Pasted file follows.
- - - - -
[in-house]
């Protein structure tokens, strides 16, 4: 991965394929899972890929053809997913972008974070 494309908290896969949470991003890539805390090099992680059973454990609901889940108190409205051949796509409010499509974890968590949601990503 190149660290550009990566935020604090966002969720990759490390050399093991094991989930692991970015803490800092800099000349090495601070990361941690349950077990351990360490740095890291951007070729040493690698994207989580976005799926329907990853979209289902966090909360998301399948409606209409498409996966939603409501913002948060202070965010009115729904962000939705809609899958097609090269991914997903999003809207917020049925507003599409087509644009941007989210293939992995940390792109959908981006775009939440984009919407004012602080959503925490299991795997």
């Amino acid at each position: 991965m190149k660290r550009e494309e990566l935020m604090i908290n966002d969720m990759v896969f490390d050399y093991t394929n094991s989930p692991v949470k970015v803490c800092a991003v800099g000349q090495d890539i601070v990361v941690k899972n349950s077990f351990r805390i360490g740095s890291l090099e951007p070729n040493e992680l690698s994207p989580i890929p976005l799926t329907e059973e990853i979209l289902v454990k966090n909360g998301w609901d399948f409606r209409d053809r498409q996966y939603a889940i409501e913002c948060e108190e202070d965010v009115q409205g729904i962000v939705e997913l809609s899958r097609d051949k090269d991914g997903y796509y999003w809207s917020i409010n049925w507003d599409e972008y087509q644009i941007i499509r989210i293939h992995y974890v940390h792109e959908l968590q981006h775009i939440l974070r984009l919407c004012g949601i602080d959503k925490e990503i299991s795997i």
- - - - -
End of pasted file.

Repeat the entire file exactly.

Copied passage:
[in-house]
């Protein structure tokens, strides 16, 4: 991965394929899972890929053809997913972008974070 494309908290896969949470991003890539805390090099992680059973454990609901889940108190409205051949796509409010499509974890968590949601990503 190149660290550009990566935020604090966002969720990759490390050399093991094991989930692991970015803490800092800099000349090495601070990361941690349950077990351990360490740095890291951007070729040493690698994207989580976005799926329907990853979209289902966090909360998301399948409606209409498409996966939603409501913002948060202070965010009115729904962000939705809609899958097609090269991914997903999003809207917020049925507003599409087509644009941007989210293939992995940390792109959908981006775009939440984009919407004012602080959503925490299991795997």
């Amino acid at each position: 991965m190149k660290r550009e494309e990566l935020m604090i908290n966002d969720m990759v896969f490390d050399y093991t394929n094991s989930p692991v949470k970015v803490c800092a991003v800099g000349q090495d890539i601070v990361v941690k899972n349950s077990f351990r805390i360490g740095s890291l090099e951007p070729n040493e992680l690698s994207p989580i890929p976005l799926t329907e059973e990853i979209l289902v454990k966090n909360g998301w609901d399948f409606r209409d053809r498409q996966y939603a889940i409501e913002c948060e108190e202070d965010v009115q409205g729904i962000v939705e997913l809609s899958r097609d051949k090269d991914g997903y796509y999003w809207s917020i409010n049925w507003d599409e972008y087509q644009i941007i499509r989210i293939h992995y974890v940390h792109e959908l968590q981006h775009i939440l974070r984009l919407c004012g949601i602080d959503k925490e990503i299991s795997i």